I don’t suppose our atlas will help you to find Ringelheim, but – if you’re interested – you may find the small town of Salzgitter which lies about three miles to the east of Ringelheim… or perhaps you will have to be content with knowing that we are roughly 20 miles west of Brunswick. Our surroundings are not entirely unspoiled. For one thing, there are the fairly numerous settlements populated by the D.P.’s. These settlements are ugly clusters of wooden shacks – more like large gypsy camps than anything else. Some of them are in the open country, but mostly they lie on the fringe of the villages and towns. At one place about 6 miles from here – along the Brunswick Road – there is a really huge D.P. camp, probably occupying a few square miles. Adjoining it is the sprawling mass of a very large factory – the Hermann Goering Steel Works. The latter is part of a powerful steel group with which Goering became associated, and was built in open country to enable the factory lay-out to be well scattered – presumably as a precaution against aerial bombardment. The factory – or group of factories really – is a hideous blot upon the landscape and is not improved by the neighbouring D.P. camp. There are tall chimneys by the dozen, gasometers, steel foundries, workshops and goodness knows what else. It must have cost millions. And the D.P.’s-? They were imported, mostly from Poland – and set to work in the steel mills etc. literally slaving for the master race. I can’t help wondering what the ordinary German people really thought about all this. They knew it was going on alright: did they derive any pleasure from having so many slaves in their midst? I suppose some of them did. But I’ll bet even the most gloomy of them failed to anticipate or foresee the day when the ‘slaves’ would be ‘free’, and able to exact some measure of revenge for their suffering.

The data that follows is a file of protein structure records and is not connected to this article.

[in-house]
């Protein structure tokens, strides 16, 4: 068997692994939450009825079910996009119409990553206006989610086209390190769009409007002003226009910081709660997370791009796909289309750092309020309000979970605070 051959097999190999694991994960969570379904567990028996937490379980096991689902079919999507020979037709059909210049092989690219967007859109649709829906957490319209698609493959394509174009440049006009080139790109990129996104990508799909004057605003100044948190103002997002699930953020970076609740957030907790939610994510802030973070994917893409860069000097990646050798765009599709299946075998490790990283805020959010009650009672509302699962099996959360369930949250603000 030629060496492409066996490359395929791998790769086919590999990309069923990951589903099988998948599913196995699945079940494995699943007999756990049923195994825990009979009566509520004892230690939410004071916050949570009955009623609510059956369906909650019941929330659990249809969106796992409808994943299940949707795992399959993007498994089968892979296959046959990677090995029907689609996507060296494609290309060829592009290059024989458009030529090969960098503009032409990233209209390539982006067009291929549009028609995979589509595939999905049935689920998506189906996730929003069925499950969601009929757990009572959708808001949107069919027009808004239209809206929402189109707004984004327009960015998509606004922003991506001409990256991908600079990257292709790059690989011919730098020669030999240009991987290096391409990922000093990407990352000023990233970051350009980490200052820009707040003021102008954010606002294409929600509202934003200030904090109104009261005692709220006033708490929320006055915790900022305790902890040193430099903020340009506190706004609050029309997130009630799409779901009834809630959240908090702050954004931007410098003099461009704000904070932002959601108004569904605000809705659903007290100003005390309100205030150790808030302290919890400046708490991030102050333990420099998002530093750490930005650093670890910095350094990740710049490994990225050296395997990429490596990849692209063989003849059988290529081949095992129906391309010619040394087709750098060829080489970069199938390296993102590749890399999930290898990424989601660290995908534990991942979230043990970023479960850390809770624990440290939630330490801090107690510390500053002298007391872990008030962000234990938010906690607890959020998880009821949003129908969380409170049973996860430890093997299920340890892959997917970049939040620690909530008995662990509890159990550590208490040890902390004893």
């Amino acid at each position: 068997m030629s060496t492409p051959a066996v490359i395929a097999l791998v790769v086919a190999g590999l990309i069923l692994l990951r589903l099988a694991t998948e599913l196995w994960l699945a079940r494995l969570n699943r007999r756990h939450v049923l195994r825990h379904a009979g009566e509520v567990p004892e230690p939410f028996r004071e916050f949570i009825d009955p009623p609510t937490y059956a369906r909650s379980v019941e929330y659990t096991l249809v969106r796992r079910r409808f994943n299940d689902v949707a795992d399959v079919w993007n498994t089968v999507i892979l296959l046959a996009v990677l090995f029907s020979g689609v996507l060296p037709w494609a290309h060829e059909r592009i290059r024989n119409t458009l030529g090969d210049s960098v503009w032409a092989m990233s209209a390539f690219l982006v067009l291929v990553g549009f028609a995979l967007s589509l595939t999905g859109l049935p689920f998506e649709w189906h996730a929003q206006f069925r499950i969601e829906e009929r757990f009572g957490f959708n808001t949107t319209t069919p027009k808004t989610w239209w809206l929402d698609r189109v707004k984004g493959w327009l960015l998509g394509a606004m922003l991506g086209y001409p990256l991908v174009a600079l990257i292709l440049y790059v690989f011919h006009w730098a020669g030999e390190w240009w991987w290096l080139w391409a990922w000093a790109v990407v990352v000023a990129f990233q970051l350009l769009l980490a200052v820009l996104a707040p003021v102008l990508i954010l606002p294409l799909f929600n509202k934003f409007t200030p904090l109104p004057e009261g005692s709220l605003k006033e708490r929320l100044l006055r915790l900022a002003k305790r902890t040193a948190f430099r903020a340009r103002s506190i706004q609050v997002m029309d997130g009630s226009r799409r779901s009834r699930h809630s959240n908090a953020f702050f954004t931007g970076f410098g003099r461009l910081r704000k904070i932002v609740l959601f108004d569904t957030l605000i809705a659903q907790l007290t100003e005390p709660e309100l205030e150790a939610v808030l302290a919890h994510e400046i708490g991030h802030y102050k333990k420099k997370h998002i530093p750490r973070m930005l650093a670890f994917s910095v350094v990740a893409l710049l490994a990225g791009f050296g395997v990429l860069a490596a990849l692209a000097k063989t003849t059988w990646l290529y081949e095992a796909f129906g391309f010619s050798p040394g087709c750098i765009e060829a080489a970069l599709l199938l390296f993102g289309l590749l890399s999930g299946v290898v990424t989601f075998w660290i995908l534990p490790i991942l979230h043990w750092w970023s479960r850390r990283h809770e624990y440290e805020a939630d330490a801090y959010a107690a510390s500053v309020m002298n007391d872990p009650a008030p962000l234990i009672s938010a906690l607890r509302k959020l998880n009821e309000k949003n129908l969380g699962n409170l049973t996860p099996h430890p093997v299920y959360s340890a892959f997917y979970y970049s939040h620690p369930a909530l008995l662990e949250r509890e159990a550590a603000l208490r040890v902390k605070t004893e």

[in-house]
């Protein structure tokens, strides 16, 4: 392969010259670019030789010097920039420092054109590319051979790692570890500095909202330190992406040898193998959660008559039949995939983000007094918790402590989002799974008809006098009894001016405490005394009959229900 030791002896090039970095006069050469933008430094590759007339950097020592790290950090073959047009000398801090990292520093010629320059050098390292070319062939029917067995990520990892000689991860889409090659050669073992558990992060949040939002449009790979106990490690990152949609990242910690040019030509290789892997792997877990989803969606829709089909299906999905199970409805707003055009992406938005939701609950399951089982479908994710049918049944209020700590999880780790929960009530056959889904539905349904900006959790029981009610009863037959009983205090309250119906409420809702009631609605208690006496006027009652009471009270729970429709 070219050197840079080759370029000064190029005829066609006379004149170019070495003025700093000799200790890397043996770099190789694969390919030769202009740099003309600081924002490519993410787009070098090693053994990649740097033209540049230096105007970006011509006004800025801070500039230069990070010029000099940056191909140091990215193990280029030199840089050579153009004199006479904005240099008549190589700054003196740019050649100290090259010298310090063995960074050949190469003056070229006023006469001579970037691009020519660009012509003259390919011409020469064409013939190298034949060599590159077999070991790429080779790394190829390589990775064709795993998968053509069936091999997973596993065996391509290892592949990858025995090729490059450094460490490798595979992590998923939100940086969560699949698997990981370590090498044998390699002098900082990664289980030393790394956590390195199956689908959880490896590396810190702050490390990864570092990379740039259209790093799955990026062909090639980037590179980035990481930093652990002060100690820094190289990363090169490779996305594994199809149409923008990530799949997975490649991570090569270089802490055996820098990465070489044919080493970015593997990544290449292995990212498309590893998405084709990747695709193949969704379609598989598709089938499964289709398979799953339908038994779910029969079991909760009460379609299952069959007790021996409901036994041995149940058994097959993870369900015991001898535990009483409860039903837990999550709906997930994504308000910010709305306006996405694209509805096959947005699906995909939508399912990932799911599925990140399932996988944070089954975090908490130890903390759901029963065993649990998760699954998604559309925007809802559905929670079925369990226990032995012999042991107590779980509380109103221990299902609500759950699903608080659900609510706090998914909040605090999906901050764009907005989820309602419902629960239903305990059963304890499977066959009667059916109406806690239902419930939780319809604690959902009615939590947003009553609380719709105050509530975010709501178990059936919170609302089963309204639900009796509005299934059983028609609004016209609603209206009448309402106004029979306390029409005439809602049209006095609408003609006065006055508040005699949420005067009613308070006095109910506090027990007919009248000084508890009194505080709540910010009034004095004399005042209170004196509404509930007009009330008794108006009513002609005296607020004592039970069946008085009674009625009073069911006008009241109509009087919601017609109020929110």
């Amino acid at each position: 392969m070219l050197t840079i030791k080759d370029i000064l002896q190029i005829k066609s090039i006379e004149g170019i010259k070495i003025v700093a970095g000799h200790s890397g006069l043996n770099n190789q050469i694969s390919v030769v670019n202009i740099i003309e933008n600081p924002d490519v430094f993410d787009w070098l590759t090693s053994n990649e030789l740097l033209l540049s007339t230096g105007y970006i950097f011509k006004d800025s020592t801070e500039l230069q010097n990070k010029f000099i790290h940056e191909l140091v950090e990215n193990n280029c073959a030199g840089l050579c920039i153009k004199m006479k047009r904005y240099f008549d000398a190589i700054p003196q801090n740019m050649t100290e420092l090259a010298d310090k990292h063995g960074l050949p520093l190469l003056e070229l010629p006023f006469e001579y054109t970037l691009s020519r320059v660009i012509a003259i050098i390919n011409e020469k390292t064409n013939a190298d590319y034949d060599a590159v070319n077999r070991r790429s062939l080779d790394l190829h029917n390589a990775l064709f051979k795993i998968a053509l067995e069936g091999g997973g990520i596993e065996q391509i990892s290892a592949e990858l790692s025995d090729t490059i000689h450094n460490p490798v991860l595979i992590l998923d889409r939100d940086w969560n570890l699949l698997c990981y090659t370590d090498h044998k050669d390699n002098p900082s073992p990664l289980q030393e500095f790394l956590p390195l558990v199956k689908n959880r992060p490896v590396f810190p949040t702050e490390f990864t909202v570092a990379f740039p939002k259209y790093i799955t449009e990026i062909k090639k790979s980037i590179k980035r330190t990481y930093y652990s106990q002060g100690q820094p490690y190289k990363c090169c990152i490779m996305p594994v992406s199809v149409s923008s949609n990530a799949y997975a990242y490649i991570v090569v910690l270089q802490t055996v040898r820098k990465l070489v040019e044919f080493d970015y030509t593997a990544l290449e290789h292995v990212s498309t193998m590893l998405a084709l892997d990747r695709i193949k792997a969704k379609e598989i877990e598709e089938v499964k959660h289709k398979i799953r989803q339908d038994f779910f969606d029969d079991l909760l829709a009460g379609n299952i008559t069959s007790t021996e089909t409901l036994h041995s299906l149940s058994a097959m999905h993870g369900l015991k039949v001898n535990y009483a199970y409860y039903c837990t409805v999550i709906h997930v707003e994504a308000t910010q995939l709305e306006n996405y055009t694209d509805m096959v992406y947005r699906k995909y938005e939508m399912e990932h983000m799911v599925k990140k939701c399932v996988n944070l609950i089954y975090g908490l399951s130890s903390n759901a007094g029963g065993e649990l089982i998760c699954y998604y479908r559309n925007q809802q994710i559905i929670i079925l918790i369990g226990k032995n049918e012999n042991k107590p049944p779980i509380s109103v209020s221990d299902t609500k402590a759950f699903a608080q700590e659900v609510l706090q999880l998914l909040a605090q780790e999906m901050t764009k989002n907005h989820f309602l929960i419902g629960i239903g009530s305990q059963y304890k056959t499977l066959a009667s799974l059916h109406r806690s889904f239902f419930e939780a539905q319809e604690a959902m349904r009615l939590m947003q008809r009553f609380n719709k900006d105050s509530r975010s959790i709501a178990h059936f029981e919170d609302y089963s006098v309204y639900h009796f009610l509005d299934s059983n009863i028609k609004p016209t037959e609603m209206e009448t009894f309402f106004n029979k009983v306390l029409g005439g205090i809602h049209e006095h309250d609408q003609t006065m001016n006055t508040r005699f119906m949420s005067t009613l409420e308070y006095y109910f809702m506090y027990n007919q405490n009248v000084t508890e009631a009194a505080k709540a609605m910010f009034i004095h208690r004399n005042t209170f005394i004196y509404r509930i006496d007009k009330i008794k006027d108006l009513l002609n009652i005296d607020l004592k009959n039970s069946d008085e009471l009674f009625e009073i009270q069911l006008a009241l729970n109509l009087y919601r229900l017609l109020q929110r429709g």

I have today seen the official account of crimes committed by D.P.’s in our area during the last week in September. There are fifty one separate crimes enumerated, committed almost entirely by Poles. Out of upwards of one hundred ‘criminals’ listed, there are only two Russians, one Lithuanian, and two Dutchmen: the rest are Poles. But, in fairness to the Poles, I must emphasize that the D.P.’s in the area are almost entirely Polish. So the figures must not be regarded as proof of the greater criminal tendency among Poles than, say, Russians. I have no doubt that the Russians and Lithuanians and Rumanians and Dutch etc. are just as troublesome wherever they happen to be concentrated.